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Cash shortages: Rural folk hit hardest

30/12/2016 00:00:00
by Xinhua
 
No point of sale terminals in most rural areas
 
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FOR many Zimbabweans, the festivity during this year’s Christmas and New Year holidays has been dented by the persisting cash shortage.

Civil servants are in a more difficult position as many of them will only get their December salaries after the holidays.

Only health workers and uniformed forces received their salaries before Christmas on Dec. 21, while teachers will be paid on December 28 and the rest of the civil servants on Jan. 3, 2017.

Pensioners, as usual, will be the last to be paid on Jan. 6, way after the festive season has ended.

Although civil servants are not happy with the pay dates, the government has already been financially hamstrung, struggling monthly to meet the labor costs which gobble more than 90 percent of revenue.

The government had also failed to pay most of its workers before the festive season in 2015.

A civil servant who prefers not to be named said just like the previous year, this year’s holiday will not mean much to him.

“I literally feed from hand to mouth because of our meager salaries. But when we have to spend probably the most important holiday in the family setup without cash we feel the pain and the gloom is also felt by our children,” he said.

He was not alone in his anguish as many companies, especially small businesses, also failed to pay their employees on time and promised to do so early in the new year.

“Our boss came to us on closing day and simply said ‘see you next year’ without giving us our salaries,” said motor mechanic Chris Mushunje.

Those who were paid are however finding it difficult to get cash from the banks, despite an injection of 29 million dollars worth of bond notes to ease cash shortages.

Mushunje said while it was prudent to use plastic money whenever he could, he became limited when he went to rural areas where swipe machines were not available.

Zimbabweans have a tradition of retreating to rural areas at Christmas and New Year to celebrate the with friends and relatives, while those who stay behind in towns also make the best of the season by having special food and drinks.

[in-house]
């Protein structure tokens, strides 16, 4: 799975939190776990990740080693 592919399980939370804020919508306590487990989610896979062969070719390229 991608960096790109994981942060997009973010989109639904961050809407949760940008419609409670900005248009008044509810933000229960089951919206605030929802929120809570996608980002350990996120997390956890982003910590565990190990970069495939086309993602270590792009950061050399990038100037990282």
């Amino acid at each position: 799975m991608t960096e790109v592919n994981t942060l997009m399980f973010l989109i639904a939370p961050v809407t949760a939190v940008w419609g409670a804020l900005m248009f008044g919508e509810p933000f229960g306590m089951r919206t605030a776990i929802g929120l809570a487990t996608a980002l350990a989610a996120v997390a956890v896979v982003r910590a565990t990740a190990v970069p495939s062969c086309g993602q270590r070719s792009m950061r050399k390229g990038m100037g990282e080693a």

Children expect their parents to buy them new clothes and toys, but those opting for vendors who sell wares in the streets at lower prices are troubled by the vendors’ lack of swipe machines and therefore their demand for cash.



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Most banks had long queues outside their premises on last Friday as clients hoped to make last-minute withdrawals ahead of the holidays.

The townsfolk who prefer to buy groceries using plastic money are relatively little affected.

A middle manager at one of the country’s leading chain stores said they had been very busy since last Wednesday with people doing their Christmas shopping.

He said some shoppers were taking advantage of the retail chain’s cash-back facility where customers are allowed to encash certain amounts of money from the tills depending on how much they would have bought.

“Customers wait for a long time before the cash is available and at the end of the day they go home with something,” he said.

However, the situation is different in rural areas where retailers either do not have the point of sale machines or demand more for use of the service, with no option for cash-back.

Zivanai Mutadza, a resident in Midlands province, said he was recently at a rural service center and was asked to pay 15 percent more for the fuel he had bought from the only dealer with a swipe machine there.

He said with the prevailing cash shortages, many people in rural areas will have a miserable holiday.

“It is now only Christmas by name, otherwise the spirit is long gone and there is nothing festive about it,” he said.


 
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